Apr 19, 2021

History of 4/20: Origins of Our Highest Holiday

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Even most first-time tokers have heard of the holiday. April 20th is so well-known as the day dedicated to cannabis that it has spurned its own urban legends. No matter the true birth, one thing is for sure – 4/20 is here to stay, creating a time and place for cannabis lovers, counterculture buffs, and everyone in-between to come together for celebration and action, such as via San Francisco’s “Hippie Hill” or the National Cannabis Festival in Washington D.C.

We’re here to give you a quick history about how 4/20 came to be what it is today, including the true story behind the moniker and why its importance can help you determine your own celebrations, whether they be virtual or safely together, this year.

What is the origin of 4/20?

Over the years of this holiday’s infamy, there have been many theories as to how it came to be. Some have said that the term “420” referred to police radio code for cannabis consumption, while others have pointed out that it must be a reference to Adolf Hitler’s birthday. But it’s actually neither. The most commonly accepted origin of the term comes from a group of teenagers in 1971 who dubbed themselves “the Waldos” and met to smoke together at 4:20 p.m. while attending San Rafael High School in California.

How did the day become known as the international cannabis holiday?

Perhaps more interestingly, the term grew in popularity due to one of the teenagers mentioned above – Dave Reddix  – becoming a roadie for bassist Phil Lesh of the Grateful Dead later on and introducing the band to it. After some fans (also known as Deadheads) handed out flyers at a show in the 90s inviting people to smoke “420” on April 20th at 4:20 p.m., High Times reporter Steve Bloom began using the term regularly in the magazine.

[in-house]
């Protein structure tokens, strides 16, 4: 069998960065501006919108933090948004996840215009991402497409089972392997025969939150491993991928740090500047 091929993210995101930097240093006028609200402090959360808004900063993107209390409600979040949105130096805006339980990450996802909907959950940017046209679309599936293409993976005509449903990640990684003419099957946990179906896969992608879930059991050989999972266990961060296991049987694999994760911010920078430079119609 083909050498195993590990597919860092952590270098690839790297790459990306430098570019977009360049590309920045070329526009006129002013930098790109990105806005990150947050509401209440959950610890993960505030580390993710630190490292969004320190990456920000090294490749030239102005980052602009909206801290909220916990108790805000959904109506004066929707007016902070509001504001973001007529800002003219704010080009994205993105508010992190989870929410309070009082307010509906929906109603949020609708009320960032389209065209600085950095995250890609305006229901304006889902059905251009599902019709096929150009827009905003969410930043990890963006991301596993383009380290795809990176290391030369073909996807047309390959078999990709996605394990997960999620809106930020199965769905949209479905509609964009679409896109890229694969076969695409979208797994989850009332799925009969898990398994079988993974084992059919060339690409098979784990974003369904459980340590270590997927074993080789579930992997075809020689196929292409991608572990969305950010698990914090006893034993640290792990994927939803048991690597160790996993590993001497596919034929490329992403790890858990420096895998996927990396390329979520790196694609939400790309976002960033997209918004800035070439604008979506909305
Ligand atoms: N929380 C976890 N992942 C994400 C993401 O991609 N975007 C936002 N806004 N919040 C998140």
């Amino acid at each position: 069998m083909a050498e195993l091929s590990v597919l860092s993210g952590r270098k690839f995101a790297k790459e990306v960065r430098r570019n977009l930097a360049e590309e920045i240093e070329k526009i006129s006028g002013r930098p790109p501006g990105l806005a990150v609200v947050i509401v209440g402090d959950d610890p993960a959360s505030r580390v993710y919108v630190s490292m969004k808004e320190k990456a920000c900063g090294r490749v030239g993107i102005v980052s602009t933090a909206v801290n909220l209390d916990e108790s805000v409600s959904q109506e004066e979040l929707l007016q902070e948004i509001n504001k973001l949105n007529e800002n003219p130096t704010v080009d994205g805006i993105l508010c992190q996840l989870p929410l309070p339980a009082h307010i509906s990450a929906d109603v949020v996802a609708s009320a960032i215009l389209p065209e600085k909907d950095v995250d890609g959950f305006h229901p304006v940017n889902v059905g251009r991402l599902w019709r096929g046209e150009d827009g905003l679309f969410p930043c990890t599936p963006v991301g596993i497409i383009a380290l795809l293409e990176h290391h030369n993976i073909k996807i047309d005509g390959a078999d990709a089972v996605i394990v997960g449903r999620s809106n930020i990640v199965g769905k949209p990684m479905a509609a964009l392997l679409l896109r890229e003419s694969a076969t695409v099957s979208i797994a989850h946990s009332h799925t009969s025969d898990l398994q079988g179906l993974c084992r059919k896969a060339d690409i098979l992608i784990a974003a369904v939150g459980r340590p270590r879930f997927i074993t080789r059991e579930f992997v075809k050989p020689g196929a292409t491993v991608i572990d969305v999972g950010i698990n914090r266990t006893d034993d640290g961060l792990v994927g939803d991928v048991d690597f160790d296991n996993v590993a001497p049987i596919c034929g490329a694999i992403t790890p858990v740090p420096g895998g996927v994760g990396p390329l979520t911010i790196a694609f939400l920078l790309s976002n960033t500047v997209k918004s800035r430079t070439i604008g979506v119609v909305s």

Since then, 4/20 (and even the time of 4:20 p.m.) has become known around the world as a day to celebrate the incredible medicinal benefits of cannabis as well as a call to action for smoke-ins and other political demonstrations in the push for legalization.

Why is 4/20 important?

Recreational cannabis legalization has only recently become fully recognized in Michigan…and the rest of the U.S. isn’t as far into the future as some would hope. Since Colorado and Washington became the first U.S. states to legalize recreational marijuana possession and sale in 2012, Washington D.C. and 14 more states have followed. Yet, an estimated 40,000 people remain behind bars due to cannabis-related convictions. With federal law unchanged, discrepancies in everything from sentencing to the legal cannabis market itself – especially when it comes to banking and interstate commerce – will remain.

It’s with these topics in mind that many consumers, cultivators, and enthusiasts dedicate 4/20 to showcasing their support by purchasing from their local and legal industry, demonstrations (as happened earlier this month for the annual Hash Bash in Ann Arbor), or simply indulging in whatever way works best for them.

What should I do to celebrate?

Depending on the type of consumption you prefer (are you a solo smoker or love having a group to puff and pass with?), you’ll likely look for something that fits your needs. With the COVID-19 pandemic still underway, many would-be gatherings have been canceled or made virtual. But there are still plenty of opportunities to take a Zoom cannabis cooking class, watch presentations on legalization laws, or even digital art shows. For Michigan-specific events, see this handy list.

As long as you’ve got some much-loved herb with you, you’re ready to celebrate the holiday and snag something from the RAIR portfolio. Happy 4/20!

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